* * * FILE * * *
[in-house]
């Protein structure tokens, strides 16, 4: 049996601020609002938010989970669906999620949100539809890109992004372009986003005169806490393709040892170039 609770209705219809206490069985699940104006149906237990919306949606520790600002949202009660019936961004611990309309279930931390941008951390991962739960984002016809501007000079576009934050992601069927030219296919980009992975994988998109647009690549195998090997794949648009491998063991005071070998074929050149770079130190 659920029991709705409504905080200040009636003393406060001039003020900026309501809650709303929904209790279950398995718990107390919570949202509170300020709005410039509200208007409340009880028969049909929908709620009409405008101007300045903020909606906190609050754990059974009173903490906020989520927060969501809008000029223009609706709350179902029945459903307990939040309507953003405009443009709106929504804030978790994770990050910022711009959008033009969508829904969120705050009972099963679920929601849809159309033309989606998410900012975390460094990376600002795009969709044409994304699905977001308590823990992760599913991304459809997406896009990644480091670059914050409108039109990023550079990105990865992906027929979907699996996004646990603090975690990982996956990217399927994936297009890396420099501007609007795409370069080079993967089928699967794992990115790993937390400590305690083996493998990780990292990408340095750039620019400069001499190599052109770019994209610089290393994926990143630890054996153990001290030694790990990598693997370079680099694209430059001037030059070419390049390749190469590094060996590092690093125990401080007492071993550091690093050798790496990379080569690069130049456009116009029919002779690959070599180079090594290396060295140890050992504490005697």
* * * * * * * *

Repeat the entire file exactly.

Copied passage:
[in-house]
């Protein structure tokens, strides 16, 4: 049996601020609002938010989970669906999620949100539809890109992004372009986003005169806490393709040892170039 609770209705219809206490069985699940104006149906237990919306949606520790600002949202009660019936961004611990309309279930931390941008951390991962739960984002016809501007000079576009934050992601069927030219296919980009992975994988998109647009690549195998090997794949648009491998063991005071070998074929050149770079130190 659920029991709705409504905080200040009636003393406060001039003020900026309501809650709303929904209790279950398995718990107390919570949202509170300020709005410039509200208007409340009880028969049909929908709620009409405008101007300045903020909606906190609050754990059974009173903490906020989520927060969501809008000029223009609706709350179902029945459903307990939040309507953003405009443009709106929504804030978790994770990050910022711009959008033009969508829904969120705050009972099963679920929601849809159309033309989606998410900012975390460094990376600002795009969709044409994304699905977001308590823990992760599913991304459809997406896009990644480091670059914050409108039109990023550079990105990865992906027929979907699996996004646990603090975690990982996956990217399927994936297009890396420099501007609007795409370069080079993967089928699967794992990115790993937390400590305690083996493998990780990292990408340095750039620019400069001499190599052109770019994209610089290393994926990143630890054996153990001290030694790990990598693997370079680099694209430059001037030059070419390049390749190469590094060996590092690093125990401080007492071993550091690093050798790496990379080569690069130049456009116009029919002779690959070599180079090594290396060295140890050992504490005697």